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title: 'The Day book. (Chicago, Ill.) 1911-1917, August 10, 1914, LAST EDITION, Image 18',
meta: 'News about Chronicling America - RSS Feed',
Image provided by: University of Illinois at Urbana-Champaign Library, Urbana, IL
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By Augustus Goodrich Sherwin.
(Copyright by WG. Chapman.)
Twelve men clamped down twelve
ugly looking loaded revolvers on a
great flat rqck at the work. Gib Dor
kell, bully and x former leader of the
group, spoke the word. "Bad Gib," as
The Glittering Eyes of Bad Gib Fol
he was familiarly known, looked
wickeder than ever as he aspirated
gutturally, his eye shielding a hidden
fire of hatred, his tee'th gritting, his
sinewy throat muscles convulsing.
"Don't get riled, Gib," spoke bold
Dan Perkins. "You've had the run of
the camp while we were working.
Now thr. we disband .fairness and
equity is , he rule. The jcajorit? says J
equal division on the crumbs of
splints. As to the Rajah, that goes
"That nigger in on the deal, too, I
suppose!" growled Gib.
"Didn't 'the nigger' find it?" chal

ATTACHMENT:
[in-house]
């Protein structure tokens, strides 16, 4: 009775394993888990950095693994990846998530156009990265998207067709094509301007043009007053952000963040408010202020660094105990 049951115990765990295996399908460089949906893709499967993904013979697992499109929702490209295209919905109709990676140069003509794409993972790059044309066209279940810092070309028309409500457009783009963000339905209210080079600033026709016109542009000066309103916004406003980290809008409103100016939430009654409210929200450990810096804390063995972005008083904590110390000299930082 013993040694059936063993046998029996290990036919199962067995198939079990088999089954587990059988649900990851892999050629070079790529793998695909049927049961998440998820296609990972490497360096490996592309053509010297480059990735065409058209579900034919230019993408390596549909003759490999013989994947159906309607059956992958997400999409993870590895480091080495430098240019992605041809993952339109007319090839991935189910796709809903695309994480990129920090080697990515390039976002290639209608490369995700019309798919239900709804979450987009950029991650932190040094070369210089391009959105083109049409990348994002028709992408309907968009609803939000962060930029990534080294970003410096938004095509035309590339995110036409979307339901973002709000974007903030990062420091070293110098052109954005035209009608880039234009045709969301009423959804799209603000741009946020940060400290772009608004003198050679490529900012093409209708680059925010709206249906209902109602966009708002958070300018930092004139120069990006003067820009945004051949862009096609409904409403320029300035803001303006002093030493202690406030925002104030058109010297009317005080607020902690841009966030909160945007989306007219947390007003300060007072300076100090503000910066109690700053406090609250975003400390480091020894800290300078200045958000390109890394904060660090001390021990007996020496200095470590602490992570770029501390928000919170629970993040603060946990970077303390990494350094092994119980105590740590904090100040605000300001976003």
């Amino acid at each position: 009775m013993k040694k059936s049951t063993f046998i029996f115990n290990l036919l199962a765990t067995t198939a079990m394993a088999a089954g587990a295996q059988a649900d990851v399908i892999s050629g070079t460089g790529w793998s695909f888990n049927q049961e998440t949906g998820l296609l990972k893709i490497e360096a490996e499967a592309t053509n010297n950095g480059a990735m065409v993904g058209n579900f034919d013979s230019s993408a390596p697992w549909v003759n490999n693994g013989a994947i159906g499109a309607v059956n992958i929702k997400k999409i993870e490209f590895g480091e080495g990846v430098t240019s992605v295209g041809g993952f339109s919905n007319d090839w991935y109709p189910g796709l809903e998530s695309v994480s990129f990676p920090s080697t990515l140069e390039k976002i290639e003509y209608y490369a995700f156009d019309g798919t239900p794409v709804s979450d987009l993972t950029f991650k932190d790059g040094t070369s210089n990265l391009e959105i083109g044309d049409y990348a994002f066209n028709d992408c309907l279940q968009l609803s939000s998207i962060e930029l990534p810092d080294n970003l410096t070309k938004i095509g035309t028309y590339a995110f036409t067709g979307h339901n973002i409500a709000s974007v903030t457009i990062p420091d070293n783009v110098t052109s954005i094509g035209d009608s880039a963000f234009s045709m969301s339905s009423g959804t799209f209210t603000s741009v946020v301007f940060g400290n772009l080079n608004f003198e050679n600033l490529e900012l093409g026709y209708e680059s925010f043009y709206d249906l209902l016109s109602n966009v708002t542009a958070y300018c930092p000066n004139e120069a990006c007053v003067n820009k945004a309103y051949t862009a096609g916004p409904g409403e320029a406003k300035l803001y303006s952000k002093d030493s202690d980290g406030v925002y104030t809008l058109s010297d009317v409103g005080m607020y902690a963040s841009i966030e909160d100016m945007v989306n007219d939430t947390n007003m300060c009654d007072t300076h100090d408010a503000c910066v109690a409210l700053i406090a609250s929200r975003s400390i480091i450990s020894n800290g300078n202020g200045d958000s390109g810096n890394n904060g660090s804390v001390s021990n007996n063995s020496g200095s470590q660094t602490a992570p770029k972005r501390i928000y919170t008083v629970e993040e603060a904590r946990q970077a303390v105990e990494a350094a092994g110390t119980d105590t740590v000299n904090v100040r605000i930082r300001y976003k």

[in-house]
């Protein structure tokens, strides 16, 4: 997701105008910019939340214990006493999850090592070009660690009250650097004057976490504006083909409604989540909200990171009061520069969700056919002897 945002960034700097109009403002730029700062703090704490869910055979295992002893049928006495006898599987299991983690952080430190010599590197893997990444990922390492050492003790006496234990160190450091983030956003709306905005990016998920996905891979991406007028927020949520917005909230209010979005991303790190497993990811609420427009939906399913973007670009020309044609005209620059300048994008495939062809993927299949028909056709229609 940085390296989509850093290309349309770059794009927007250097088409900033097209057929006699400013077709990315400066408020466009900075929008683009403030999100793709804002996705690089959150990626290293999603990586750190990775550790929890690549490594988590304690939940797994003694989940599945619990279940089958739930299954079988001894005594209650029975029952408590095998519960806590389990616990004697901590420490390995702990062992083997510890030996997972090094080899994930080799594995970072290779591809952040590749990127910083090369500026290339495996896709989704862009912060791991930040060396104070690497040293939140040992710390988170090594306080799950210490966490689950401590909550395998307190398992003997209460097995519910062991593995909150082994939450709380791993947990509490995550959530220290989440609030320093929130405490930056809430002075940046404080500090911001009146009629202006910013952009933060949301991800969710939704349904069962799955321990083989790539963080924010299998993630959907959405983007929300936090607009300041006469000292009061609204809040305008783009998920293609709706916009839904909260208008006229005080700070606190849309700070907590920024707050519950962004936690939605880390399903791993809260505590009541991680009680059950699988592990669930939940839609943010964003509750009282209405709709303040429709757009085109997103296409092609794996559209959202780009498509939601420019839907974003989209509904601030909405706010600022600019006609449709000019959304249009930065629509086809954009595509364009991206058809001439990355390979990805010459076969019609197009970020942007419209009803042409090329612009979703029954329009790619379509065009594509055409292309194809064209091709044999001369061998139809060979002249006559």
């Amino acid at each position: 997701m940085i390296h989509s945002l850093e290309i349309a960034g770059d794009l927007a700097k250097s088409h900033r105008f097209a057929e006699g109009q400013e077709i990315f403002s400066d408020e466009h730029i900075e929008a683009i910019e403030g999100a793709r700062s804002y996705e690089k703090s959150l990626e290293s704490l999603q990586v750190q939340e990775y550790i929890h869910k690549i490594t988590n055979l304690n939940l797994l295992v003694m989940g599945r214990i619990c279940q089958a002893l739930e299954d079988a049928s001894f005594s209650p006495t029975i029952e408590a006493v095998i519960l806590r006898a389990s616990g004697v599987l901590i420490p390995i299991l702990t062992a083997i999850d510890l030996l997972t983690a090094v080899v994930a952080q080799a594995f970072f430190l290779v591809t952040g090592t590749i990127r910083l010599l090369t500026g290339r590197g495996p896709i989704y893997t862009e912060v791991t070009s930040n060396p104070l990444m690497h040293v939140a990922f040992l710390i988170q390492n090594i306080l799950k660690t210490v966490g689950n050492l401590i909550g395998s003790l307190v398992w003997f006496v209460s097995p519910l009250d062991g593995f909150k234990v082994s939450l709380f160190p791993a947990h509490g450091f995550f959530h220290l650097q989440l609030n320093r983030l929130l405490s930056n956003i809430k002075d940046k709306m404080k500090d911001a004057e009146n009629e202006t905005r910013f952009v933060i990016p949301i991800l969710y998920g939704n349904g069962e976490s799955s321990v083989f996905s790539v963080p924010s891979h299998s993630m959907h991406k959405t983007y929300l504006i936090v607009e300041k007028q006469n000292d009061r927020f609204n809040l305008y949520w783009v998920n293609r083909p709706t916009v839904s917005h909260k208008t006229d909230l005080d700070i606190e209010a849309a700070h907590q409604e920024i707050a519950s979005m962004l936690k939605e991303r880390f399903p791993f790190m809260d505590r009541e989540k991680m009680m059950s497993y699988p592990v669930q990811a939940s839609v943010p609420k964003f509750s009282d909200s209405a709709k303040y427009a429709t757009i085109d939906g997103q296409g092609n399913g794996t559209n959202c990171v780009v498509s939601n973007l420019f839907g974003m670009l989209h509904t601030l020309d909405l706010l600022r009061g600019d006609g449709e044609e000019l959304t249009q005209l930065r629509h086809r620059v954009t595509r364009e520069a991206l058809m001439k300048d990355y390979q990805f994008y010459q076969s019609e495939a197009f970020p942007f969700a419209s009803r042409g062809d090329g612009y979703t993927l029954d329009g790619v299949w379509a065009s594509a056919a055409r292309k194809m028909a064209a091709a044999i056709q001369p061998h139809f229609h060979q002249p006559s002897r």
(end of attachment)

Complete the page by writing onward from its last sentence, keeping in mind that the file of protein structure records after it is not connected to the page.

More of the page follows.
lenged Dan, coolly.
Bad Gib was silent, but he darted a
harming glance of enmity at the lithe,
shrinking native who was the cook of
"See here," proceeded Dan, "you
bossed us into cutting away from a
find where later comers found ten for
tunes. Then you got' your dander up
and nigh well killed old Dinah, the
mother of Ramon here, 'the nigger,'
as you call him. Clyde Burridge de
fended her and well, you found your
Bad Gib winced. A flashing quiver
crossed the face of the native, but in
stantly repressed. It showed, how
ever, a lurking blaze in that dusky
"You drove the woman into the wil
derness to die and sent Burridge on
the same route. It didn't please us,
but you was sworn boss. You ain't
now. The pact is broken when we
stop work. That was the bargain. So
the majority rules."
"And the majority," piped in Big
Ben Boulder, the giant of the camp,
"votes for an even division on the
chicken feed and draw lots on the
As Ben spoke he threw across the
rock a chamois bag and, lifting one
end, tipped out into the sunlight a
thousand prismatic sparkles of radi
ance. Then he selected a dull, yel
lowed lump from the mass.
"Two hundred carats, if anything!"
he gloated, gloatingly twisting the
big diamond between forefinger and
thumb so all could catch the prismatic
glow shining past the interstices in
its overcoat of native soil. "Mark
some chips one to twelve, some of
you. Leave one blank, throw them in
the bag and here's tothe lucky man!"
"Line up, men!" ordered Dan, jan
gling, the gambling ivories. Bad Gib